The Man Who Invented Chritmas

Conclusion 

The Man Who Invented Christmas centres on Charles Dickens (Dan Stevens), struggling to recapture the wild success of his acclaimed novel Oliver Twist, and suffering from an acute case of writer’s block. With funds spreading thin, the pressure for a new success mounts, particularly as Dickens’ generous nature makes it difficult to admit hardship to those around him. A few chance encounters with overtly cold and scrupulous businessmen gives him the inspiration for a new story about the cons of an unfettered obsession with the material. To the dismay of his publishers, he is adamant to market this new novel as a Christmas story, despite the fact that celebration of the holiday has reached a relative low as the British begin to reconsider their holiday traditions against the traditions of wider Europe. Taking the brave step to publish the book on his own pocket in time for Christmas over a few weeks away, Dickens immerses himself the creative process of the novella, visualising interactions with the infamous Ebenezer Scrooge (Christopher Plummer). Descending ever further into the world of A Christmas Carol, Dickens struggles with a story and characters that are all too reflective of his own life.

 

Of all of Dickens’ written works, perhaps none have stood the test of time as much as A Christmas Carol, which every year sees resurgence in popularity. Its poignant messages on generosity and the value of family are packaged in an easily digestible and relatable manner. It is for these reasons that the novella has become one of the most regularly adapted pieces of literature in history and, indeed, worthy of an origin story. However, any film that focuses on a visual depiction of a literary creation faces one major challenge: how can the process of story writing be made interesting? The Man Who Invented Christmas draws on Dickens’ known self-absorption and inflection to bring his characters to life through visualisations of the characters as real people. By interacting with his visions, he explores Scrooge’s personality and attempts to understand the motivations that drive him to be such a, for want of a better word, Scrooge. This serves as a more or less entertaining device to appreciate the creative process, and although it is somewhat off-putting to see Dickens frequently neglect his family in favour of his hallucinations, it serves as an entertaining way to explore his highly involved creative process.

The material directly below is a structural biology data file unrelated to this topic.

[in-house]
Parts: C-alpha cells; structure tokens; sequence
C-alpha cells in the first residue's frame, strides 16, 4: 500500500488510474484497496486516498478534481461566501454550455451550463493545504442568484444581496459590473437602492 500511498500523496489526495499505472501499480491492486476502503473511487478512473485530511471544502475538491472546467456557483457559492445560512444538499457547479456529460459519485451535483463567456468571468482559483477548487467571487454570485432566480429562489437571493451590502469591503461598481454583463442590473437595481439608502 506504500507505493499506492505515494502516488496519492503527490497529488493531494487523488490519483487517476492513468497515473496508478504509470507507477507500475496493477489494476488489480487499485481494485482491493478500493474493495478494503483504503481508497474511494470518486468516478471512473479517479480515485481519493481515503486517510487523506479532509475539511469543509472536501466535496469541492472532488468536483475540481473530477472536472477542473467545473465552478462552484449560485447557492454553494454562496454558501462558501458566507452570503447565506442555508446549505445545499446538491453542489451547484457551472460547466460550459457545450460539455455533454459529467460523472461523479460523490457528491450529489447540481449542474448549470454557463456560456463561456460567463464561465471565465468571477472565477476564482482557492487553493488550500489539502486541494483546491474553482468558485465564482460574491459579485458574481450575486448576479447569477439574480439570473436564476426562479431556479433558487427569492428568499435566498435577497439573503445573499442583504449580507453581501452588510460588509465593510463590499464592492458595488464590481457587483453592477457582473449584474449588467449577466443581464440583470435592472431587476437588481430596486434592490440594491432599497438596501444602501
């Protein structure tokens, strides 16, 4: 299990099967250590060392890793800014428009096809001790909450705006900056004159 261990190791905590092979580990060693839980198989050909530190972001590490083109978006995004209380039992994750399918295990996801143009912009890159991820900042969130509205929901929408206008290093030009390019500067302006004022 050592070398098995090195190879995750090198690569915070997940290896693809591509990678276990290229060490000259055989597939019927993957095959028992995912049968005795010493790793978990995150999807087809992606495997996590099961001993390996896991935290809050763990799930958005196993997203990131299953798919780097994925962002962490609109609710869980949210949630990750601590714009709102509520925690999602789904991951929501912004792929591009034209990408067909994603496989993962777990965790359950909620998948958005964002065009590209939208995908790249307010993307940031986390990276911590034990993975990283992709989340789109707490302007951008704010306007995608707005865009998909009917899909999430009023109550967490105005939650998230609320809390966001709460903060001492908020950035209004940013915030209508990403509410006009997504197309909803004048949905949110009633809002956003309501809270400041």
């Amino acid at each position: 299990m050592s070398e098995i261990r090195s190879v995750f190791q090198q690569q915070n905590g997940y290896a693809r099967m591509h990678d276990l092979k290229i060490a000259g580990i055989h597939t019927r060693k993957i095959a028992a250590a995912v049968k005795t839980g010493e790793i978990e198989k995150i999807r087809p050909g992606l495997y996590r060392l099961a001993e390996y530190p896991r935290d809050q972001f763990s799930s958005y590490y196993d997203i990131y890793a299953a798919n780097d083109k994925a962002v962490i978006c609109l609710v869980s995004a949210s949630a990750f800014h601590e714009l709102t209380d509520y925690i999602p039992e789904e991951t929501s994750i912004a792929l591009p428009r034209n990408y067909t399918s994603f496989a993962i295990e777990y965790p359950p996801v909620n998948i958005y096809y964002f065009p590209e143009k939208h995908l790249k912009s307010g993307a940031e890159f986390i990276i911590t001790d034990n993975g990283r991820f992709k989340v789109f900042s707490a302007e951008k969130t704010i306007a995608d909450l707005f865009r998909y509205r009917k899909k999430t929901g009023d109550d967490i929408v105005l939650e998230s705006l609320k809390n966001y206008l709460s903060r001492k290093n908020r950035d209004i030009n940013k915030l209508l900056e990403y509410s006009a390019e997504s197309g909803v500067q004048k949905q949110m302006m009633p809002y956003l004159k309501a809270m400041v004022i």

Set against the masterfully-created backdrop of Victorian-era London, Nalluri explores the hidden inspirations of Dickens’ stories, separating this film from other iterations of A Christmas Carol. We are introduced to Charles’ father John (Jonathan Pryce), as a gentleman virtually incapable of living within his means. His exuberant spending landed him in debtors jail when Charles was only 12, leaving Charles to work in a shoe blacking factory, which is all factually correct. We progressively begin to understand that Scrooge is borne of Charles’ resentment for his father’s lack of fiscal responsibility. Dan Stevens does a remarkable job of portraying the turmoil of a man torn by this resentment to a man that he loves dearly. Despite such a dramatic conflict, the festive feel of a Christmas film is adequately maintained through a jovial performance from Stevens coupled with excellent set and costume design. Although not managing to excel in either the biographic drama or Christmas genres, Nalluri provides us with a satisfying blend of the two.

Those looking for an alternative to the often underwhelming market of Christmas comedy to receive their festive fix will be pleasantly surprised by The Man Who Invented Christmas.

The genre of biopic Christmas dramas is one that is largely unpopulated (probably for good reason). Yet, Bharat Nalluri’s The Man Who Invented Christmas shows us that this seldom-explored bay may harbour some satisfying stories.

Brandon Richardson | 19/11/2017